The discovery comes amid an otherwise grim time for California salmon, and particularly for coho, the most imperiled of the state’s once prolific salmon and steelhead trout runs. The four-year drought, combined with increased overall demands on North Coast streams — from agriculture, marijuana growers, rural residents, cities and others — have led to conditions in some waterways where fish are in danger of being stranded in ever-dwindling pools, according to wildlife officials.

This month, the state took unprecedented action to protect coho in four Sonoma County streams, imposing strict water use restrictions on the owners of about 3,750 parcels. State officials said the emergency regulations were prompted by flows that were about 90 percent below those measured in 2010. In May and June this year, about 2,800 juvenile coho were rescued from the four Sonoma County streams, officials said.

Despite the dire conditions, coho populations have been increasing on the Mendocino Coast during most of the drought. While there wasn’t much rain last year, it occurred at the right time for coho waiting to get upriver to spawn in November and December, said Shaun Thompson, a Mendocino Coast-based environmental scientist with Fish and Wildlife.

“It was a pretty good salmon run,” he said.

Estimates of coho populations in Mendocino Coast streams have increased from 898 in 2010 to 3,365 in 2013, Thompson said.

The return of coho in Greenwood Creek and its tributary appears to show that Mendocino Redwood Co.’s efforts to improve fish habitat are paying off, Andersen said. It also bolsters the company’s case that it can log its extensive North Coast forests while simultaneously restoring habitat decimated by a century of poor timber harvest practices that included massive clear-cuts.

Greenwood Creek, which empties into the ocean near the town of Elk, also was severely impacted by a dam built at its mouth in 1890. It’s unclear when the dam was removed.

Mendocino Redwood Co. owns about 9,500 acres, or 60 percent, of the estimated 15,833-square-mile Greenwood Creek watershed. Altogether, the Ukiah-based timber firm and its Humboldt County sister company own about 440,000 acres of forestland in the two counties, purchased in 1998 and 2008, respectively.

From the beginning, the timber company has worked to remove barriers to healthy fish populations, such as small and poorly maintained culverts, and roads that cause sediment to wash into streams, Andersen said. The company also ensures that streams are cool enough for fish by maintaining trees that provide shade and installing temperature gauges, he said.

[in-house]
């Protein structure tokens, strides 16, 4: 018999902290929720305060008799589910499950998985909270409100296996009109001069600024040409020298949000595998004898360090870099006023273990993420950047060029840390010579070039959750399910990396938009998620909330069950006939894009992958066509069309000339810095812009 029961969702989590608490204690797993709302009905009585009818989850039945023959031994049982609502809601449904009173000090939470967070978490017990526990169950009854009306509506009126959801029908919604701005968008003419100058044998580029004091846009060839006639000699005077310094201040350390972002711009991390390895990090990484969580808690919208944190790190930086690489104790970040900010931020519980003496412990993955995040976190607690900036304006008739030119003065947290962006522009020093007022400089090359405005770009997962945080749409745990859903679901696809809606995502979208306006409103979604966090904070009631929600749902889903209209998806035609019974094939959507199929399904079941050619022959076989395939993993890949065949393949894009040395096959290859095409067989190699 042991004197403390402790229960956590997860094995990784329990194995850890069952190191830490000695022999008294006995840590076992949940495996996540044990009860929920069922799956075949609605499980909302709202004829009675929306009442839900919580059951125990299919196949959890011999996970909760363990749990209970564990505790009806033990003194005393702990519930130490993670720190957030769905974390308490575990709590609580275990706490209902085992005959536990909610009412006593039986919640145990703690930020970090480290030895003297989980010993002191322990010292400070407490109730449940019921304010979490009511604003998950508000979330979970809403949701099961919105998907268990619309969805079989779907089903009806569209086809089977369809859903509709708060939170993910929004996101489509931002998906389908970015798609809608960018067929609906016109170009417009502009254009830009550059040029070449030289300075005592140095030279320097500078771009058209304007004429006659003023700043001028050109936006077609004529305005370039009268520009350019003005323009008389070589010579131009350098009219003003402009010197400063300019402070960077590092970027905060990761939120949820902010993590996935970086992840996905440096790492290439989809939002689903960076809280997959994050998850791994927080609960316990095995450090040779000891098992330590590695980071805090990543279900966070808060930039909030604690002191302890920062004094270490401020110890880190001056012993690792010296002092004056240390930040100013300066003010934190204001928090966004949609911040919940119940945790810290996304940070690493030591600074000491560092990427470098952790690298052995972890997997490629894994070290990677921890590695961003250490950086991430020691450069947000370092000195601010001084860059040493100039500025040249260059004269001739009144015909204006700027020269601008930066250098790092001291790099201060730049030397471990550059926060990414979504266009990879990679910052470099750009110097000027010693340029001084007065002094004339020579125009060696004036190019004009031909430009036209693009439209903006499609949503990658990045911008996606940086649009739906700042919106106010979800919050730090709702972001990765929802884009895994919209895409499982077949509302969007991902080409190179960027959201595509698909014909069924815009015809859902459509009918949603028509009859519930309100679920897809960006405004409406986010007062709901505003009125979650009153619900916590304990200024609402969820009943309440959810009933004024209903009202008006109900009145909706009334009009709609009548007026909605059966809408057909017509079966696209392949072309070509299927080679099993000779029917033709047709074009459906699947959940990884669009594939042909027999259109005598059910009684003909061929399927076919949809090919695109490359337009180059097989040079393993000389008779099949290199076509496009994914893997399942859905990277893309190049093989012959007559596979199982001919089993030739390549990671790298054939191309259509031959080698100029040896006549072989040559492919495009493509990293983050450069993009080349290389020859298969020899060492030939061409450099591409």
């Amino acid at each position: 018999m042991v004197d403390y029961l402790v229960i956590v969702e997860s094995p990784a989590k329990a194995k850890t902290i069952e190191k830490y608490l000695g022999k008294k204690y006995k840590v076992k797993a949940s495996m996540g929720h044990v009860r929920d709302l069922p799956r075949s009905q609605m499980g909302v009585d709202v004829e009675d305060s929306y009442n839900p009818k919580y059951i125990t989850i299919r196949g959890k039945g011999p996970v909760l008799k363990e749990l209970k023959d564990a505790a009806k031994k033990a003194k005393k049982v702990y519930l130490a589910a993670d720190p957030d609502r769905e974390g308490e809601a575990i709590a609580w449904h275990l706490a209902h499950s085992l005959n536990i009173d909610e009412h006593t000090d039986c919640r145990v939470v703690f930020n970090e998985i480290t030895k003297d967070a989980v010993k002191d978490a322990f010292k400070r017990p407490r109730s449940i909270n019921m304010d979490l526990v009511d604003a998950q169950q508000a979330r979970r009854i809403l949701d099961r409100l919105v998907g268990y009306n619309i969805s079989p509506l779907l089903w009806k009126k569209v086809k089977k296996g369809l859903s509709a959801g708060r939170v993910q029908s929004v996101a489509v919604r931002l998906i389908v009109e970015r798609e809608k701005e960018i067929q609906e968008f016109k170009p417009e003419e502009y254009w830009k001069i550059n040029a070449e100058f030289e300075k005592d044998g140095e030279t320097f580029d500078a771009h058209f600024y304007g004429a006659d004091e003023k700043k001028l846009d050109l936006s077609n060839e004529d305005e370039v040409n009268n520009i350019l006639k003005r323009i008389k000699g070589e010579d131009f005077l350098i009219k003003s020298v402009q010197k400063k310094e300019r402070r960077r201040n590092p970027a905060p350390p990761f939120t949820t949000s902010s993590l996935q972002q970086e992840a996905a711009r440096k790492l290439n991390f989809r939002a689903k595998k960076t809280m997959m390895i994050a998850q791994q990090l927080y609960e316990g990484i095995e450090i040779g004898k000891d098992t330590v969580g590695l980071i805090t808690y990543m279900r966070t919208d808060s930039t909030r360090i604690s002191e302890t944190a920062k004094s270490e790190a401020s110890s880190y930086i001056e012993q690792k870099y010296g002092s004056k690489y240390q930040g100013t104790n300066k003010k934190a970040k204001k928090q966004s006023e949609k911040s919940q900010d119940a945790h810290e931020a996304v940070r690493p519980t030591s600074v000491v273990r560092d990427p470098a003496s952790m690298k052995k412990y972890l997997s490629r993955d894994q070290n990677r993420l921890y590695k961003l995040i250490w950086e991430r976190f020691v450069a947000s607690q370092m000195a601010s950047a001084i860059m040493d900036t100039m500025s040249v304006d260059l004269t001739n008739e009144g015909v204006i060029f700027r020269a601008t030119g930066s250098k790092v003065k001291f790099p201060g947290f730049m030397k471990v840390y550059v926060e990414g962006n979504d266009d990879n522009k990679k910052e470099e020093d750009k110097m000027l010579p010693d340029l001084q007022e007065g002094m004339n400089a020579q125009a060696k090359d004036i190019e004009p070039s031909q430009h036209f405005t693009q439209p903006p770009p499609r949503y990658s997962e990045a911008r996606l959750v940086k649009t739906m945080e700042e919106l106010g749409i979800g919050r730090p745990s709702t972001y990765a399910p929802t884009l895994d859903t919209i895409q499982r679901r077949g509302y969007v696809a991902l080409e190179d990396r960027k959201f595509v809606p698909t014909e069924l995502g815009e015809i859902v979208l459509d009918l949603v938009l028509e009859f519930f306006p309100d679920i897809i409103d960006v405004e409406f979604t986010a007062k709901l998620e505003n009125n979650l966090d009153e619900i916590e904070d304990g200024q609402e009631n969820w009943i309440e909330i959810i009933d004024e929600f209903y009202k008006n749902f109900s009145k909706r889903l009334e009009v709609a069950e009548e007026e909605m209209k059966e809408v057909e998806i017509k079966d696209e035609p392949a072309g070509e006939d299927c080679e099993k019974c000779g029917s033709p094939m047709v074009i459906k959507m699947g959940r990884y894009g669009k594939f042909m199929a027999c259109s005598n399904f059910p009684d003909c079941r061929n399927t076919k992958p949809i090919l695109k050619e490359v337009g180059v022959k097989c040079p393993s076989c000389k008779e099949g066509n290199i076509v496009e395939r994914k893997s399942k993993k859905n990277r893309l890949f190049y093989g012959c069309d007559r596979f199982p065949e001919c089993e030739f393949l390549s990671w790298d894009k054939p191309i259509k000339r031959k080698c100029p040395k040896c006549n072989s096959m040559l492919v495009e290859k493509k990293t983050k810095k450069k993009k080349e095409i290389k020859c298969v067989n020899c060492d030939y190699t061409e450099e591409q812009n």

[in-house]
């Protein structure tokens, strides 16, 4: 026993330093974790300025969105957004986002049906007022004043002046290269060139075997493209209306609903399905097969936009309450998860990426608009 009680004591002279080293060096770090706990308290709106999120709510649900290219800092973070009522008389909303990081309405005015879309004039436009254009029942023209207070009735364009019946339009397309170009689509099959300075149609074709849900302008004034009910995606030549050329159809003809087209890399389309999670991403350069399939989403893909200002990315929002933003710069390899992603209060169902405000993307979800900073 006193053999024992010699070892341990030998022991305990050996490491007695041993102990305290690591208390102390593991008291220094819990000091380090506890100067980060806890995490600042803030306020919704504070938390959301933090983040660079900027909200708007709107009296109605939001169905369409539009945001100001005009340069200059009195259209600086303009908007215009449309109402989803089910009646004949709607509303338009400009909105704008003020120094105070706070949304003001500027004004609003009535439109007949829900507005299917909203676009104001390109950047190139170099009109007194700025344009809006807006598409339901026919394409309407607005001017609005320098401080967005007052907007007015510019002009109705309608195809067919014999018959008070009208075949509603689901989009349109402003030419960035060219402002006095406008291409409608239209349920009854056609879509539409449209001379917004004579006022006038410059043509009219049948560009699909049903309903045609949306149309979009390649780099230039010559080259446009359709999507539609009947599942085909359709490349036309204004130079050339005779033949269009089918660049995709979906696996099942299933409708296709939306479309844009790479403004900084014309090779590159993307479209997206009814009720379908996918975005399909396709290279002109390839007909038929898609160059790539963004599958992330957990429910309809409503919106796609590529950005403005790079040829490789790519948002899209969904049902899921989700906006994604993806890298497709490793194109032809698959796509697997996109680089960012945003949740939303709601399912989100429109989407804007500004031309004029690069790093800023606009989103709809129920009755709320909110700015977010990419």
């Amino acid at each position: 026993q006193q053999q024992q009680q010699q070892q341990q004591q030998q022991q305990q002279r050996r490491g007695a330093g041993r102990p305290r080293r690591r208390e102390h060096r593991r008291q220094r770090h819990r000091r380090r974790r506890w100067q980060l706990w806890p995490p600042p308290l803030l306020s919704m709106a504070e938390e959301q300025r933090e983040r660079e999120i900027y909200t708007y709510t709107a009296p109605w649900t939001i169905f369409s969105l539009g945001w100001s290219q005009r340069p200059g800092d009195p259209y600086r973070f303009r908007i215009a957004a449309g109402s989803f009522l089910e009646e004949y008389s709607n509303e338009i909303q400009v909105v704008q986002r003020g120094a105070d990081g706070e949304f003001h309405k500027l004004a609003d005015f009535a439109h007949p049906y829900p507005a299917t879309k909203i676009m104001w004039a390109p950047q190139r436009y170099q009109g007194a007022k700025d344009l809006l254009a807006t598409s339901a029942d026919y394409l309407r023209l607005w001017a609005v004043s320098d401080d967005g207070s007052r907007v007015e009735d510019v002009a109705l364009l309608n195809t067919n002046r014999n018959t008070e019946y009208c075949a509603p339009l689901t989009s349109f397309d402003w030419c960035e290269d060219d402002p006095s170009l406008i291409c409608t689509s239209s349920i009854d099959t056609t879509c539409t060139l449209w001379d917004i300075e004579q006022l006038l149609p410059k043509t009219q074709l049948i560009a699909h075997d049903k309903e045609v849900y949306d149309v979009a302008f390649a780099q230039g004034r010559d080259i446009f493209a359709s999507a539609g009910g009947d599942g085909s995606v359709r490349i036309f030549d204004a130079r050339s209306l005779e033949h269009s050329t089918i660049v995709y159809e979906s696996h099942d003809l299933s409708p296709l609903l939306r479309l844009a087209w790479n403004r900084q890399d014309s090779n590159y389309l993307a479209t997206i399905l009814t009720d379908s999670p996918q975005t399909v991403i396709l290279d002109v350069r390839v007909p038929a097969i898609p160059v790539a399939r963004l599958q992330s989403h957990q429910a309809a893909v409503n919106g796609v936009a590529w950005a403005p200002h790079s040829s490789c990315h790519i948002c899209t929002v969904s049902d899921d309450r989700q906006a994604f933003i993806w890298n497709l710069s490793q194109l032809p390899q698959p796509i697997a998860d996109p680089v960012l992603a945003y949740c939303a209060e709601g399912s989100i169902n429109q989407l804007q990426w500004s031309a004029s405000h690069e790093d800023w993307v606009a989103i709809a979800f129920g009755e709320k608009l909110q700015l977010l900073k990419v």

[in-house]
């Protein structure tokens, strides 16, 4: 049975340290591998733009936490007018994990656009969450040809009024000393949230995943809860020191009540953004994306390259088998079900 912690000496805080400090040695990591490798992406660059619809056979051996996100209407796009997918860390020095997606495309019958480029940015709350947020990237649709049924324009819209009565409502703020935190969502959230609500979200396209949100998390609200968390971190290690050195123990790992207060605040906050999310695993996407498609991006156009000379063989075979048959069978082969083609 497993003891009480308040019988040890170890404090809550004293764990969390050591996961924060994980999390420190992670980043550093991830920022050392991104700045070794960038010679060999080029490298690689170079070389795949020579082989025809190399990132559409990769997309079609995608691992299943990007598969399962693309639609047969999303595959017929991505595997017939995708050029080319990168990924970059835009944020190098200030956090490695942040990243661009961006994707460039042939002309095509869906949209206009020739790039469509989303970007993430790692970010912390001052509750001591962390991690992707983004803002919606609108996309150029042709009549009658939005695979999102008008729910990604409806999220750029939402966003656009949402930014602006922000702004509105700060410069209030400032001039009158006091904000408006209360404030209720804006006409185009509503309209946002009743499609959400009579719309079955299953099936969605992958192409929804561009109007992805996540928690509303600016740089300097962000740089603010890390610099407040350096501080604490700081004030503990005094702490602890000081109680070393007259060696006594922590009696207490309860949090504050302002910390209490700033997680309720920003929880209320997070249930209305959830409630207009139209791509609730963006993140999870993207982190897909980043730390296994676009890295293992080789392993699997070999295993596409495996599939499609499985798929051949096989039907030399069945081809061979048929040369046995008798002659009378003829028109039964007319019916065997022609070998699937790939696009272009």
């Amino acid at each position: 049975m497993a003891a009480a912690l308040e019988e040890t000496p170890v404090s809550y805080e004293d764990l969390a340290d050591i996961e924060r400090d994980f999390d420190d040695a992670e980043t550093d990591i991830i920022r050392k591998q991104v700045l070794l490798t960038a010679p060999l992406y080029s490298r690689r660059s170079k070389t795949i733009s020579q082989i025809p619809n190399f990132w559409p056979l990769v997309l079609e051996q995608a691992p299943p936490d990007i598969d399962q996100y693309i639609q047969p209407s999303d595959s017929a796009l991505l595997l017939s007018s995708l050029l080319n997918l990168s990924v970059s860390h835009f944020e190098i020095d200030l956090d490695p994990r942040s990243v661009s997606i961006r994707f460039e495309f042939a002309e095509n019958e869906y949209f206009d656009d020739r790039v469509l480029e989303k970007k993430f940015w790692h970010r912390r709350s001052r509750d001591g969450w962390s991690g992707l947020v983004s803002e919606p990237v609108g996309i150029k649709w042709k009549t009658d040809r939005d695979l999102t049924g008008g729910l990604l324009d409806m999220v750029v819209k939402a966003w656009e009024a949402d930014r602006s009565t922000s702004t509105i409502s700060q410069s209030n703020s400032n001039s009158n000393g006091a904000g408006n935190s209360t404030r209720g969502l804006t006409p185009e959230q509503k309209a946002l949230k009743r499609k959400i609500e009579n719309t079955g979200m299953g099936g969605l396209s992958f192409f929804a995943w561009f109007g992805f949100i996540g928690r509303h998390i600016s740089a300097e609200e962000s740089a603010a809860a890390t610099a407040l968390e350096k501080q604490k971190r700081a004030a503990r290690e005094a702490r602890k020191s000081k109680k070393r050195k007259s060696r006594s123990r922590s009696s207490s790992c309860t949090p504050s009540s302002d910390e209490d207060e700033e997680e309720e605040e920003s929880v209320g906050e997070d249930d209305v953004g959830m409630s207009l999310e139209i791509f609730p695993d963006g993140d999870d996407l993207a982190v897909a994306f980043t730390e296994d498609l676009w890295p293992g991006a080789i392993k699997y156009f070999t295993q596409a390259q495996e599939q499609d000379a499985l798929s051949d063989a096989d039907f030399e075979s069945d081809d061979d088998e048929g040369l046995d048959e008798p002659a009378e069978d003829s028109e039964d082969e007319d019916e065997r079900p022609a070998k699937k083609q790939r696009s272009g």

Now that coho have been found in Greenwood Creek, it will become eligible for government grants to conduct further habitat restoration, such as placing woody debris in streams to provide the fish with cover from predators. Such projects typically are conducted with partner agencies and groups, including the state Department of Fish and Wildlife, California Trout and Trout Unlimited, company officials said.

Over time, the groups’ collective efforts have kept an estimated 17,000 cubic yards of sediment from running into Greenwood Creek, officials said.

Mendocino Redwood Co.’s timber operations have come under some scrutiny, most recently prompting criticism from residents worried about its use of herbicides to kill wide swaths of unwanted oak trees.

But Fish and Wildlife biologist Scott Harris said the firm’s management style is a vast improvement over older, heavier-handed logging methods and that it is making good progress toward making forests more hospitable to wildlife.

“MRC has done a lot of instream restoration,” he said.

Fish restoration efforts are underway throughout the state, and coho numbers have improved in many streams. It’s more rare to have them reappear in streams where they’ve been absent for decades, Thompson said.

But the reappearance of coho in a pocket of Mendocino County, especially in small numbers, doesn’t necessarily mean they’ve made a comeback, Harris said. He noted cases where fish numbers have rebounded in some streams, only to again plummet.

Mendocino County has about 200 streams that historically were home to coho salmon. Thompson guessed fewer than half of those currently contain the fish. But he also noted that current stream surveys sample only a portion of each stream, so there could be fish present that are missed.

Harris said he’ll be confident that the fish have truly recovered when he starts hearing reports that they once more are so numerous a person could walk across rivers on their backs — a popular tale about the spawning runs once seen on the North Coast.

“That’s when I’ll know our job is done,” Harris said.

(Courtesy, the Santa Rosa Press Democrat)

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In their annual, detailed physical of Earth's climate, scientists say the world is in increasingly hot and rising water.

The National Oceanic and Atmospheric Administration and the American Meteorological Society's annual state of the climate report, released Thursday, delves into the details of already reported record-smashing warmth globally in 2014, giving special attention to the world's oceans.

NOAA climate monitoring chief Deke Arndt, co-editor of the report, said the seas last year "were just ridiculous."